Liberating Ministry from the Success Syndrome

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Press:Crossway Books Crossway (January 7, 2008)
Publication Date:2008-01-31
Author Name:R. Kent Hughes,Barbara Hughes


Every year thousands of God's servants leave the ministry convinced they are failures. 
Years ago, in the midst of a crisis of faith, Kent Hughes almost became one of them.
But instead he and his wife Barbara turned to God's Word, determined to learn what God had to say about success and to evaluate their ministry from a biblical point of view.
This book describes their journey and their liberation from the "success syndrome"-the misguided belief that success in ministry means increased numbers.
In today's world it is easy to be seduced by the secular thinking that places a number on everything.
But the authors teach that true success in ministry lies not in numbers but in several key areas: faithfulness, serving, loving, believing, prayer, holiness, and a Christlike attitude.
Their thoughts will encourage readers who grapple with feelings of failure and lead them to a deeper, fuller understanding of success in Christian ministry.
This book was originally published by Tyndale in 1987 and includes a new preface.

About the Author

Kent Hughes (DMin, Trinity Evangelical Divinity School) is senior pastor emeritus of College Church in Wheaton, Illinois, and visiting professor of practical theology at Westminster Theological Seminary in Philadelphia, Pennsylvania.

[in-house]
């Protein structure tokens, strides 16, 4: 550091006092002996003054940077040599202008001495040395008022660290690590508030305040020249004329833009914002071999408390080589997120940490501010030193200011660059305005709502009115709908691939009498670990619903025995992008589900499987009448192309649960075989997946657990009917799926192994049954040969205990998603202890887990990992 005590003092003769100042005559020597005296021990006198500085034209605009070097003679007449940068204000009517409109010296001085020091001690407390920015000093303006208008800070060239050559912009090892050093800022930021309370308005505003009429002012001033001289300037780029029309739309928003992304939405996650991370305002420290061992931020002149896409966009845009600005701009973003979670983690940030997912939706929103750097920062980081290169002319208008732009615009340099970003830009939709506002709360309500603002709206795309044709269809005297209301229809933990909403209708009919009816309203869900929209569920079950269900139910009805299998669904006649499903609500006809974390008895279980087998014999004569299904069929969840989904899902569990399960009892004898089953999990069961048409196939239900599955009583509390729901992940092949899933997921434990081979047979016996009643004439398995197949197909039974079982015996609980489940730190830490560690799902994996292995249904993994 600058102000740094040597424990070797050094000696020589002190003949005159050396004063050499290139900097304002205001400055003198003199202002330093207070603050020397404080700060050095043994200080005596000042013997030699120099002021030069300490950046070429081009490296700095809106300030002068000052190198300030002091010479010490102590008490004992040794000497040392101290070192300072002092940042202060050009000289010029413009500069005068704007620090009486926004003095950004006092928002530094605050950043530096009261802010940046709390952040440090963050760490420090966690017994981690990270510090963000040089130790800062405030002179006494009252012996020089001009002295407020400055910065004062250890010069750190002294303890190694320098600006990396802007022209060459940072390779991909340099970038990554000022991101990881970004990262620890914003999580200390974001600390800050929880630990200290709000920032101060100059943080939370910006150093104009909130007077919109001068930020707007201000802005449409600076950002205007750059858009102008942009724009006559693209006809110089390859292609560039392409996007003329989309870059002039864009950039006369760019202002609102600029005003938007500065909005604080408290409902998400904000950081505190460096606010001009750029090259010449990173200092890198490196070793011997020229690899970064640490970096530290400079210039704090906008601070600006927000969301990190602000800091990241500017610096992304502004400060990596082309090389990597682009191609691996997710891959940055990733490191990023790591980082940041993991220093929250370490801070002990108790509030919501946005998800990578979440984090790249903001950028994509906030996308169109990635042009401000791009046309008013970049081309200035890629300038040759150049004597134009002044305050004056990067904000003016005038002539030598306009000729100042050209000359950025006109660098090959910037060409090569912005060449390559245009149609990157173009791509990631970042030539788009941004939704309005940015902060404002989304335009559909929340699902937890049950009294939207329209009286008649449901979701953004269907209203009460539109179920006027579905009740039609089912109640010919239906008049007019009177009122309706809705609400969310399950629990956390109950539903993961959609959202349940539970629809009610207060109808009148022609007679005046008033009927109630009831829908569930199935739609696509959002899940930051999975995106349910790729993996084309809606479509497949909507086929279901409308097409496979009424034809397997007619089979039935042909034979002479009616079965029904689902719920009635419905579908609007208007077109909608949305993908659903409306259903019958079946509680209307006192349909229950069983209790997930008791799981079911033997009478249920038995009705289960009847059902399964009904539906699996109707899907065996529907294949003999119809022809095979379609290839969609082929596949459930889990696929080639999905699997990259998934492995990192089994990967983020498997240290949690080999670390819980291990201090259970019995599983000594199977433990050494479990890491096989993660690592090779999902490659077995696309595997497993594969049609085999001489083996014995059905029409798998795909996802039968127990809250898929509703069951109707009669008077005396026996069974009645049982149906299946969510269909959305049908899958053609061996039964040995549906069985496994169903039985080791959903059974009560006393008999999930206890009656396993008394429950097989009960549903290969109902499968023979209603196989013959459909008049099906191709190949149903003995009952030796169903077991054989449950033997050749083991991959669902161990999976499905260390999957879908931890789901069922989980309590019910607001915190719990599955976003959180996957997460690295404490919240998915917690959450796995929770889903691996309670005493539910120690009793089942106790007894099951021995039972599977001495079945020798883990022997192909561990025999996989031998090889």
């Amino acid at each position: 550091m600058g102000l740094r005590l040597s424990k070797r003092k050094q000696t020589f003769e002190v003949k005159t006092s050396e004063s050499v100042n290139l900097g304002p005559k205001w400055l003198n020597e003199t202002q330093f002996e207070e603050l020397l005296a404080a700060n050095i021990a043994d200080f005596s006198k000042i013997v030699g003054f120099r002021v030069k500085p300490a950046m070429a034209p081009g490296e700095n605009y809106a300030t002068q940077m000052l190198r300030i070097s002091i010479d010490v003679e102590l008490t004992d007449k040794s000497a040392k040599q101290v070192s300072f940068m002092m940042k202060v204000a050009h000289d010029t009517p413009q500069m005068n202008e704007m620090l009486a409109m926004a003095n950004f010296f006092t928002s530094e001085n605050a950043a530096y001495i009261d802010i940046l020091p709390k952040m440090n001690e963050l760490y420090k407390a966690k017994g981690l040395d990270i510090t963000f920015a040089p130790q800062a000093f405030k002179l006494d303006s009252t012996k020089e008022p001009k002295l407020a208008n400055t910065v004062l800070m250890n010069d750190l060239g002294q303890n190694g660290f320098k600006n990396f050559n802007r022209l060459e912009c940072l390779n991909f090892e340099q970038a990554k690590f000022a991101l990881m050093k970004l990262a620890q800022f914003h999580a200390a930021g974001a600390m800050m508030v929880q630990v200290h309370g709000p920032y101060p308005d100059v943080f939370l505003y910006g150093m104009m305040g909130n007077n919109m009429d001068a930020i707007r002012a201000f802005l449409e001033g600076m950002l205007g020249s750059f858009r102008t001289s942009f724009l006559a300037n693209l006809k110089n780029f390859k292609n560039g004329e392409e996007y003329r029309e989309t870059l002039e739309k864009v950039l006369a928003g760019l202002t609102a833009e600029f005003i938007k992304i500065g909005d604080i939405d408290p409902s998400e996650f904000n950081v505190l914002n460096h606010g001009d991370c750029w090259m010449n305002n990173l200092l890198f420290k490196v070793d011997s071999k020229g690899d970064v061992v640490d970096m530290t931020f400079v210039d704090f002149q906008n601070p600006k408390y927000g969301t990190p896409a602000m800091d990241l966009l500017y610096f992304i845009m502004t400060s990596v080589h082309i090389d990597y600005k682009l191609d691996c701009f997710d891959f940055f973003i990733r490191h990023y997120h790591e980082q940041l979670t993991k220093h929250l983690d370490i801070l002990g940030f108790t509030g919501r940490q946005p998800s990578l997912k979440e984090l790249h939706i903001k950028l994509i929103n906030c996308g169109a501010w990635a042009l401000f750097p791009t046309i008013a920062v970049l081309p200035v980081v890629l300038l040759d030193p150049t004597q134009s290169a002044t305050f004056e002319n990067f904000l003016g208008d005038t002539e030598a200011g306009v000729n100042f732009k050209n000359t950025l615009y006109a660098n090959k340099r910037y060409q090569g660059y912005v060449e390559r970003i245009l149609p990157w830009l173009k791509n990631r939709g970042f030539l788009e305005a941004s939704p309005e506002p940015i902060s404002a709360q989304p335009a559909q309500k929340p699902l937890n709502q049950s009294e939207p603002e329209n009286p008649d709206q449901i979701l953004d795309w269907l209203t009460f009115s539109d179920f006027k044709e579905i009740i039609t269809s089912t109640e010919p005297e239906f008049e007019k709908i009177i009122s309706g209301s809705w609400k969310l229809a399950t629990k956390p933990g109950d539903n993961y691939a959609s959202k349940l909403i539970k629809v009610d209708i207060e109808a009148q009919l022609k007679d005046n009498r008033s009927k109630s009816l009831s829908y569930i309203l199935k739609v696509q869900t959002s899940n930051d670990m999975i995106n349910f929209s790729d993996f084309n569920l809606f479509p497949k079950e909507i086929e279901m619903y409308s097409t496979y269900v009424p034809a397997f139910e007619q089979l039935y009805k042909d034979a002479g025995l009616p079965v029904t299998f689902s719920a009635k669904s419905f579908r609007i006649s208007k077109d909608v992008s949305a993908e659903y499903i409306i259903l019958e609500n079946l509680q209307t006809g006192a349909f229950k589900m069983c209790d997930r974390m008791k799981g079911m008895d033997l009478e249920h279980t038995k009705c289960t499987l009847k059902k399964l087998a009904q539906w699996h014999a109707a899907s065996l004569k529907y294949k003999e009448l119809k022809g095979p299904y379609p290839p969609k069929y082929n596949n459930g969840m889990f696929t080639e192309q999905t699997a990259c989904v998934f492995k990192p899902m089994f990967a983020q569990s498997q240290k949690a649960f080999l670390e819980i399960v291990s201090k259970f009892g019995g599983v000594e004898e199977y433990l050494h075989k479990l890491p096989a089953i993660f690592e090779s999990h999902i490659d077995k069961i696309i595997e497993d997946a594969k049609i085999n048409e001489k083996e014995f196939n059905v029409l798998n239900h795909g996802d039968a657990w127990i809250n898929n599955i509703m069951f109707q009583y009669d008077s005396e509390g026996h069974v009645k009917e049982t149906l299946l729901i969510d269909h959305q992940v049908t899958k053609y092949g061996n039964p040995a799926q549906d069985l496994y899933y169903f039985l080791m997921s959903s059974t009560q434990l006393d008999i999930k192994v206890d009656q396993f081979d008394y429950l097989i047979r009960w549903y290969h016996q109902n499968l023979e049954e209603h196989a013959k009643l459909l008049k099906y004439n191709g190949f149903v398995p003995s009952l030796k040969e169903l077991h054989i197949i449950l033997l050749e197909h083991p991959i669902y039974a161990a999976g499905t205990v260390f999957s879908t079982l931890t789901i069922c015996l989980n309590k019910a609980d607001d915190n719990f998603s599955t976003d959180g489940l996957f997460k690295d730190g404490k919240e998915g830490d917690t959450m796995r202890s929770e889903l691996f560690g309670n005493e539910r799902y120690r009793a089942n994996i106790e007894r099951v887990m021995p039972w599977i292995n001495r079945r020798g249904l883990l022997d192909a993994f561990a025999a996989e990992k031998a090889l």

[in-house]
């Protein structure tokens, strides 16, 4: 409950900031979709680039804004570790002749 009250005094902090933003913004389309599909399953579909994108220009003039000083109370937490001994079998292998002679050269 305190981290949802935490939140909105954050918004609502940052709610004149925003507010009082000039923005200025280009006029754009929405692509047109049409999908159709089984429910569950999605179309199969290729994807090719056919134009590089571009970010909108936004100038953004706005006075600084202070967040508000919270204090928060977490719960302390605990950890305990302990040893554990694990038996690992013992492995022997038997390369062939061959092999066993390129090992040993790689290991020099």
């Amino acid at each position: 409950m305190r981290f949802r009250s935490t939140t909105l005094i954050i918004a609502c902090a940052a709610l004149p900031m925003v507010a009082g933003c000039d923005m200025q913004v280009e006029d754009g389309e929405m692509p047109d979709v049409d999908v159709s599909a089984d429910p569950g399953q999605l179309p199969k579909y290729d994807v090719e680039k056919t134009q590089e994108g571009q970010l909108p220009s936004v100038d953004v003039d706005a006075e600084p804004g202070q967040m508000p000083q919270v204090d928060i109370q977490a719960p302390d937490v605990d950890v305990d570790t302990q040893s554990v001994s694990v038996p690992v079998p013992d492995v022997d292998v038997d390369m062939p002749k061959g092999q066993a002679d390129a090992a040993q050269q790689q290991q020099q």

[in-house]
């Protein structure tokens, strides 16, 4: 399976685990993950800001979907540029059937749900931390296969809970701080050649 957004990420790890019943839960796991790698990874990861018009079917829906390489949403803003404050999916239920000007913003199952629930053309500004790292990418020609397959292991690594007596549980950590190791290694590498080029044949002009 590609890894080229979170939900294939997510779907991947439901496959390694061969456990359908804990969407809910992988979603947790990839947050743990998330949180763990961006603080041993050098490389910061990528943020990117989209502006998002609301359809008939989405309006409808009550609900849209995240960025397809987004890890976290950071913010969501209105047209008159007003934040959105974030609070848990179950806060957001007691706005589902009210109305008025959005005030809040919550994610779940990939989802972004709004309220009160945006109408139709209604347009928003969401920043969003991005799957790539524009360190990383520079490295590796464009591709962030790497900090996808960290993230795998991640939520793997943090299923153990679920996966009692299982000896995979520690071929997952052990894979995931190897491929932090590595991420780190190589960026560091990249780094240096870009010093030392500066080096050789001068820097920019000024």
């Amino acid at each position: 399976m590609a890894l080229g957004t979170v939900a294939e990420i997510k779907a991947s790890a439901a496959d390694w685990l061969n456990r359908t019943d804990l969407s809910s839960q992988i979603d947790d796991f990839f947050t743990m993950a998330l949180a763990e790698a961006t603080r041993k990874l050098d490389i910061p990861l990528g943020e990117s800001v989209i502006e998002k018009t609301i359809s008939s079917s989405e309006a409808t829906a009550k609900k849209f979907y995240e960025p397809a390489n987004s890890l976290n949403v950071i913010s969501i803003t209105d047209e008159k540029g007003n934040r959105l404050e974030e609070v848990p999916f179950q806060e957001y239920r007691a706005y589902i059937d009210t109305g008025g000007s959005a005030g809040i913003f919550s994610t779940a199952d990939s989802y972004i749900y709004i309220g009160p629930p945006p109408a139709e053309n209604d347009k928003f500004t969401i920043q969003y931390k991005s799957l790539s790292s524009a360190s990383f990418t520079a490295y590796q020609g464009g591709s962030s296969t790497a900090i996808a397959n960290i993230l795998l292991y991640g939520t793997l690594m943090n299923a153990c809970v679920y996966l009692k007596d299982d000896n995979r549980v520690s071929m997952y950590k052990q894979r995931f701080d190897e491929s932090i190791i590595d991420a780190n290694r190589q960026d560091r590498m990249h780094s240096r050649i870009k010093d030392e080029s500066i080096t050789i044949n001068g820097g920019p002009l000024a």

Hughes is also a founder of the Charles Simeon Trust, which conducts expository preaching conferences throughout North America and worldwide.
He serves as the series editor for the Preaching the Word commentary series and is the author or coauthor of many books.
He and his wife, Barbara, live in Wyncote, Pennsylvania, and have four children and an ever-increasing number of grandchildren.Barbara Hughes has supported her husband Kent’s pastoral ministry for over forty years while also raising four children.
She is a popular teacher of women’s groups and the author of several books.
Barbara and Kent live in Wyncote, Pennsylvania, and have an ever-increasing number of grandchildren.


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Comment List (Total:14)

  •     Excellent book. Every pastor should read this and become familiar with the pitfalls.
  •     It is so easy to miss what God would consider fruitful and faithful ministry by falling prey to the worldly ways success is measured. Every pastor and Christian worker should read this book.Dr. Sandy Shoemaker
  •     In terms of content, excellent and well-needed. My complaint, at least with the Kindle version, is with typos - misspelled words, names not capitalized, commas in place of...
  •     As a school teacher, I found Hughes' book applicable for all Christian vocation. It reminds all Christians that success is not found in size or numbers, but in faithfulness,...